Moving away from the idea of a carnival located at a precise point in calendrical time, we retain the promise of eternal return and the act of making this happen — in all senses of the term. Investing the labours of the artists with meaningfulness and agency, we place the as yet unfinished work alongside the projects that have, despite the pandemic, been completed. This digital publication thus documents the journeys all artists have undertaken that, having begun in Bahia three years ago, has to end, for the moment, during an extraordinary and unforeseen development on a global scale.
 
Even as the lines of demarcation of our uncertain and fractured world change rapidly, the relentless fallout of COVID-19 merges with assaults on minorities worldwide and escalating restrictions on the right to protest social inequalities. Black and Asian communities are some of the most vulnerable across the Western world, a consequence of historical inequity, poverty and structural racism. Existing in this “new normal” is inevitably to encounter complex, topical and societal injustices. In particular, to respond adequately to Black Lives Matter (BLM) in a time of COVID-19, we invoke Carnival, emblematic of Afro-Atlantic expressive culture that sits on a historical continuum with the BLM movement.

It is possible to re-imagine through and in art, a society after the COVID-19 cloud: this is what “Carnival in the Making” projects. Fermenting an alternative and equitable utopia our artists reveal new ways of being, collecting the memories of historic injustices and truths amidst the myth and magic in the realm of promise.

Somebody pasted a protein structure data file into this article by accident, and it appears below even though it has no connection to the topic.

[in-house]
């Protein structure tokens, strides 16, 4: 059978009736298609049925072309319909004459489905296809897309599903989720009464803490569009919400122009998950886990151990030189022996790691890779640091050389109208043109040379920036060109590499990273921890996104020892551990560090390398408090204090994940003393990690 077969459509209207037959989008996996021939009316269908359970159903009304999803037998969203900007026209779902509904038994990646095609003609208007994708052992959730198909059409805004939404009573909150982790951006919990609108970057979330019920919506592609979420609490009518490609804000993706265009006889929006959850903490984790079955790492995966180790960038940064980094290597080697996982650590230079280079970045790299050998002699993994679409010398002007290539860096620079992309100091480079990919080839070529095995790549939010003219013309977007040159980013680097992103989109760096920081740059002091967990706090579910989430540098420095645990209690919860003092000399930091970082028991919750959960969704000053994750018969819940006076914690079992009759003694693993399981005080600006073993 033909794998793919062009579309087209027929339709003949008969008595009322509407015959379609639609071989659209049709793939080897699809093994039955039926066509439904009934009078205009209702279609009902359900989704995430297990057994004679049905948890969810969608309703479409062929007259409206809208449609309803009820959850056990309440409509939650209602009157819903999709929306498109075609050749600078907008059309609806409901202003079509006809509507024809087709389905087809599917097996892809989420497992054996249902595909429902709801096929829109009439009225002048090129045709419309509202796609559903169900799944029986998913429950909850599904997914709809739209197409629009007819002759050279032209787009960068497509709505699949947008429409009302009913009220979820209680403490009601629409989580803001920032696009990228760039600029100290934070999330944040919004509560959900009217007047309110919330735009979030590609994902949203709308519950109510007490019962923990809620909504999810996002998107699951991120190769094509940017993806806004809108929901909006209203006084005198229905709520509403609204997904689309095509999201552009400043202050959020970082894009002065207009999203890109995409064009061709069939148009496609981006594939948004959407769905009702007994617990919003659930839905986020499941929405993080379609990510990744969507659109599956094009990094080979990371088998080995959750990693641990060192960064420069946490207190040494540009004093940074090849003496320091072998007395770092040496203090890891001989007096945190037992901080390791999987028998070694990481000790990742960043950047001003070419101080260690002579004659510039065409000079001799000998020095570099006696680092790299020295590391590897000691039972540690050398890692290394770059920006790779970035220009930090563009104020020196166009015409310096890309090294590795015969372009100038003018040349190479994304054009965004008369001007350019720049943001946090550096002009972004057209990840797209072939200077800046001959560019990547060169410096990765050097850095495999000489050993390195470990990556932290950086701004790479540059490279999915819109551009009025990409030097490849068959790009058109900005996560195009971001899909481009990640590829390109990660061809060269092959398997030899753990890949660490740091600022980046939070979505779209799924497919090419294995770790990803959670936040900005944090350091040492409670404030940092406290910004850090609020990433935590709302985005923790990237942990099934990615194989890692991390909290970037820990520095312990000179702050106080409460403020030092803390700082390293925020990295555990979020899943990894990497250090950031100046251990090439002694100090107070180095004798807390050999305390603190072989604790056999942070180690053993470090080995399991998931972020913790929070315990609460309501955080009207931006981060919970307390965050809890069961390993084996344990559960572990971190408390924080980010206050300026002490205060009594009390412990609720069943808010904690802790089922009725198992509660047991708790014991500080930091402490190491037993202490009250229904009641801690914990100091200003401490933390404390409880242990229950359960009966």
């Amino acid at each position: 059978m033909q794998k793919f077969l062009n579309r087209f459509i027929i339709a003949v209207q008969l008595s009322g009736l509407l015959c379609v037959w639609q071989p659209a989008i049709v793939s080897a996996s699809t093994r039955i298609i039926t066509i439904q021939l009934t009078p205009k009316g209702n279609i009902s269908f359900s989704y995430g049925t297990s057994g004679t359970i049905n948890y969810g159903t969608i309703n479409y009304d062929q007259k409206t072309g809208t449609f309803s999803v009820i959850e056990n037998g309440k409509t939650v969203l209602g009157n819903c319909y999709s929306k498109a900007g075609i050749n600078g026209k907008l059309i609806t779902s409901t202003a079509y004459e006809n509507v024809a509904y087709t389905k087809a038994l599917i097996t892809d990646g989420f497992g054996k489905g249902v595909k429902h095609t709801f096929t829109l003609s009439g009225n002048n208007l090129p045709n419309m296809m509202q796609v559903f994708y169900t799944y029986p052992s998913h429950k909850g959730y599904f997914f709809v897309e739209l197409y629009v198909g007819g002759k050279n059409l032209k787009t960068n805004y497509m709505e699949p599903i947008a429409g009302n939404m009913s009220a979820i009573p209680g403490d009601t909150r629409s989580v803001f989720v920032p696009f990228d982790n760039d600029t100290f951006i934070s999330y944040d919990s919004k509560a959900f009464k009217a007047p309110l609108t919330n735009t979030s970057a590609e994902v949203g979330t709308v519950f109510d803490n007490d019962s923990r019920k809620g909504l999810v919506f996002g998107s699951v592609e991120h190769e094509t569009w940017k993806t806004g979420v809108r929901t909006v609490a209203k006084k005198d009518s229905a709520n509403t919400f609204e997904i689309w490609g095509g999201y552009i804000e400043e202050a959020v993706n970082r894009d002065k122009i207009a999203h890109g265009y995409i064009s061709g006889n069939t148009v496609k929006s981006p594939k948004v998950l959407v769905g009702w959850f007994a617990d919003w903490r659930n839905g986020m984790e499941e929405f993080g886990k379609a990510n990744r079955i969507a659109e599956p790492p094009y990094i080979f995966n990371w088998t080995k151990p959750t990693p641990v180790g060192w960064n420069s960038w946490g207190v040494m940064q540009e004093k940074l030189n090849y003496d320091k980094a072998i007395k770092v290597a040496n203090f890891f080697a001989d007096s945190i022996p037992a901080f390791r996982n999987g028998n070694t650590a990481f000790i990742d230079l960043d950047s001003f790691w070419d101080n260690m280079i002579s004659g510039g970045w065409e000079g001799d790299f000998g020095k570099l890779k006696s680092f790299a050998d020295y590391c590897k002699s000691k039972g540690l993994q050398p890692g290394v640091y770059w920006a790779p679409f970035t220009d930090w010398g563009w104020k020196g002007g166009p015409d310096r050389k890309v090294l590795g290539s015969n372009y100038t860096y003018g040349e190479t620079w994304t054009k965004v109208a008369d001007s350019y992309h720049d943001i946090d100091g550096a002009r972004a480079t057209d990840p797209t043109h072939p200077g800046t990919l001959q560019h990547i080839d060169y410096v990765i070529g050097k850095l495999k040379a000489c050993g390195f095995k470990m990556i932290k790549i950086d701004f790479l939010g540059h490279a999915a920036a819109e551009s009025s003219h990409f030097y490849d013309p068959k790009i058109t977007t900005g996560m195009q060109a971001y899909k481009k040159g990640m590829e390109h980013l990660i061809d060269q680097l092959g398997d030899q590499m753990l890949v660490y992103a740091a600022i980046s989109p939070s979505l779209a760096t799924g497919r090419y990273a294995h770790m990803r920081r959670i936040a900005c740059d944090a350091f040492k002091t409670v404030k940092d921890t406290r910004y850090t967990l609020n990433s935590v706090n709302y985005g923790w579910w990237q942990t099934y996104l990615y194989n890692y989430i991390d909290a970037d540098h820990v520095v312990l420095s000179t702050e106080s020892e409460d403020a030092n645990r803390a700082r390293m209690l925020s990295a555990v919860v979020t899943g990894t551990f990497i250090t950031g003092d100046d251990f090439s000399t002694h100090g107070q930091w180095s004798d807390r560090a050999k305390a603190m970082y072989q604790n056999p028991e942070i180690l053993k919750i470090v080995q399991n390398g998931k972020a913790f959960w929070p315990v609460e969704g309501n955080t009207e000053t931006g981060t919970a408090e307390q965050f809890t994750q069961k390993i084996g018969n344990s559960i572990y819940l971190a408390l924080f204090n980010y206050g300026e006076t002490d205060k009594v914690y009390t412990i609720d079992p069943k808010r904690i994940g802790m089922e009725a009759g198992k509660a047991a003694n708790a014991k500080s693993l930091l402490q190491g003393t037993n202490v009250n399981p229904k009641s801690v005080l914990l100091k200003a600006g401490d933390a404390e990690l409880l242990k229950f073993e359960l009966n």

Looking back, what were the challenges we faced?

The projects of the different artists, the nature of their interruption, that which is already accomplished, and their plans for the future, all make clear that there are a number of different stages of (in)completion at play. Moreover, a few projects were completed by the time of the publication’s assemblage. At the same time, all projects were guided by a dizzying range of conceptual architectures and a diverse array of media. Finally, we have had to grapple with the parameters of the digital format while navigating across time zones, screens and languages in the absence of face-to-face communication. Under the circumstances, how were we to ensure parity of representation?